Saturday, June 27, 2009

Dragon and a half and more Friday Finds

Now that I'm finally catching on to how the lace pattern works, the Dragon Breath socks are sailing along. This was supposed to be a Malabrigo Knit-along with some of the group, but some people are having trouble getting started and while I've slowed progress down deliberately -- well, I'd like to get these socks done! Especially now that I've "got it" with the pattern. I don't want to lose "it!"

I'm lovin' this Malabrigo sock yarn. Very soft, and the smoky teal/bronze colorway so suits this pattern.

Now, for yarny news from the cyberworld, here are a handful of interesting finds:
  • Bogus yarn a threat to the U.S. textile industry? When South American textile mills stopped buying yarn from a U.S. company because they could get "U.S." yarns cheaper from a different company, alarm bells went off. Turns out the cheap "U.S." company is a phoney front for yarn spinning mills in China and Pakistan. Foul!
  • Ever thought of knitting a wedding dress? I can't say I had, but the results are gorgeous!
  • Petite Purls has its summer patterns up. Lots of cute knits for the young 'uns.
  • Have you seen the 3-50 project for keeping locally-owned businesses alive and well? Yet another good excuse to go shopping at your local yarn store!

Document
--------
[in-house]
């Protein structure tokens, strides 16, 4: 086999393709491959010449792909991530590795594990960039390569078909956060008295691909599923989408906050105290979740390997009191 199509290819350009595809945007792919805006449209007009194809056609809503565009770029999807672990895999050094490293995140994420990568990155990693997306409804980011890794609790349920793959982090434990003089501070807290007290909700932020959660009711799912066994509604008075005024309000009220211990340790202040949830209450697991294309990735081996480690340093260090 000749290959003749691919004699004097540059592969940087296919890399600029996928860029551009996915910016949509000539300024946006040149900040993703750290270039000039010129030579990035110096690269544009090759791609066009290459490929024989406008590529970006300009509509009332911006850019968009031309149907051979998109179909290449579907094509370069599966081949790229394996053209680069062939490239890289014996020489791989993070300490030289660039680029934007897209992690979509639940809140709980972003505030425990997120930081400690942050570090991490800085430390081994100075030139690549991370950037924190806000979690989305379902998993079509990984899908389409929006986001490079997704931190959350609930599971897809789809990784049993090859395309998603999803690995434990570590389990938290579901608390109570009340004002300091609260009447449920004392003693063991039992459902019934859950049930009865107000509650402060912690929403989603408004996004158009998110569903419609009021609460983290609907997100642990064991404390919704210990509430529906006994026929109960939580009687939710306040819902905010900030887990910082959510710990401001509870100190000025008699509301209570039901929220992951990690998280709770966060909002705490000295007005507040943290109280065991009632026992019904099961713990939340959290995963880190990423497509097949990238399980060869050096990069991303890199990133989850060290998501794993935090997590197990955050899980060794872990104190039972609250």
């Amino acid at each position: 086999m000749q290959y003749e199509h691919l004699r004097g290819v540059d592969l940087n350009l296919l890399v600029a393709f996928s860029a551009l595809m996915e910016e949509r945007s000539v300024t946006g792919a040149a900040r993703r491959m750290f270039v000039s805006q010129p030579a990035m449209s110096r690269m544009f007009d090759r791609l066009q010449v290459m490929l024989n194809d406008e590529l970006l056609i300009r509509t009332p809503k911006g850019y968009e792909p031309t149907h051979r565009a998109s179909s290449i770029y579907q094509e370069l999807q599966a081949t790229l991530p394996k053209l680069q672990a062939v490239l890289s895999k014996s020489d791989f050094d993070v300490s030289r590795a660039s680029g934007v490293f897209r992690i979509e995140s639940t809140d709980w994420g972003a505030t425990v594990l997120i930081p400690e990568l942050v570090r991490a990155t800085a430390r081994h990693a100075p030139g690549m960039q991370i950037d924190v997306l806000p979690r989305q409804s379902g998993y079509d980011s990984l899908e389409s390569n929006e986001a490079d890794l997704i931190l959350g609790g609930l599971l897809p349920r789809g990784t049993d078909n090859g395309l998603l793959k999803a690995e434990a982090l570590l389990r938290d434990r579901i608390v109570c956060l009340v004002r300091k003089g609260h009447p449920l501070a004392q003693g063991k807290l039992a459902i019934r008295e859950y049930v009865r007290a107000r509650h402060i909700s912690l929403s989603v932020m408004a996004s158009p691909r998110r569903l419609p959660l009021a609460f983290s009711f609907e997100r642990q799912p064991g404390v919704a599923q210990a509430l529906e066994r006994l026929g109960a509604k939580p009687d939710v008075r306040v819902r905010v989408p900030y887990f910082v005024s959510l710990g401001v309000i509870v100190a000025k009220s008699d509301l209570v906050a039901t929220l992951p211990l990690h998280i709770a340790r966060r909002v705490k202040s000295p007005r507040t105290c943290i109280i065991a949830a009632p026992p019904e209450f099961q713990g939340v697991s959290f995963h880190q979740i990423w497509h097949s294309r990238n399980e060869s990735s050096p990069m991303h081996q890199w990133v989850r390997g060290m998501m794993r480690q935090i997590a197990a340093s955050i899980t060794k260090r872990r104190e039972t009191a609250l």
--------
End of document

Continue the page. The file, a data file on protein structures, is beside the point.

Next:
• Here's an interesting research article on blogger ethics. Some unspoken rules seem to permeate the blogosphere.

Saturday, June 20, 2009

Friday Finds (a day late -- so sue me)

It's been a bit weird -- two funerals in one weekend, just a wee bit taxing.

A few interesting finds over the last week or so:

That should keep y'all busy for a little while.

Thursday, June 18, 2009

KIP-ing and Clap-ing

If you'll pardon the somewhat wooden expression that generally comes when you're trying to aim a camera at your own face and smile, here ya go. The Clapotis scarf is finally done!

I made substantial progress on Saturday, that being World Wide Knit in Public Day. I haven't a picture of the group setting up at the Saturday Market in town, since I came to help set up and knit a tiny bit before I had to dash off to Commencement. But I did have my scarf in a small bag to work on. After the speeches were over and the graduates lined up, I whipped out the Clapotis and stitched away. Alas, I didn't have my camera with me so I have no photographic evidence of me sitting in full academic regalia, knitting. Before you think I was being bad, I wasn't the only one in the faculty who brought something to do. Our division chair was grading final exams.

And here's a close-up of the finished, blocked scarf:

In the blocking process, I learned that you really do have to be careful about washing silk in case the dyes weren't properly fixed (as is often the case) and run like the dickens. The dyes did run, but not to the extent that the whole thing was stained. A little gentle soap cleaned out any hand oils, and a little vinegar in the rinse water restored the silky sheen. Blot dry in a towel, pin flat, and voila -- Clapotis!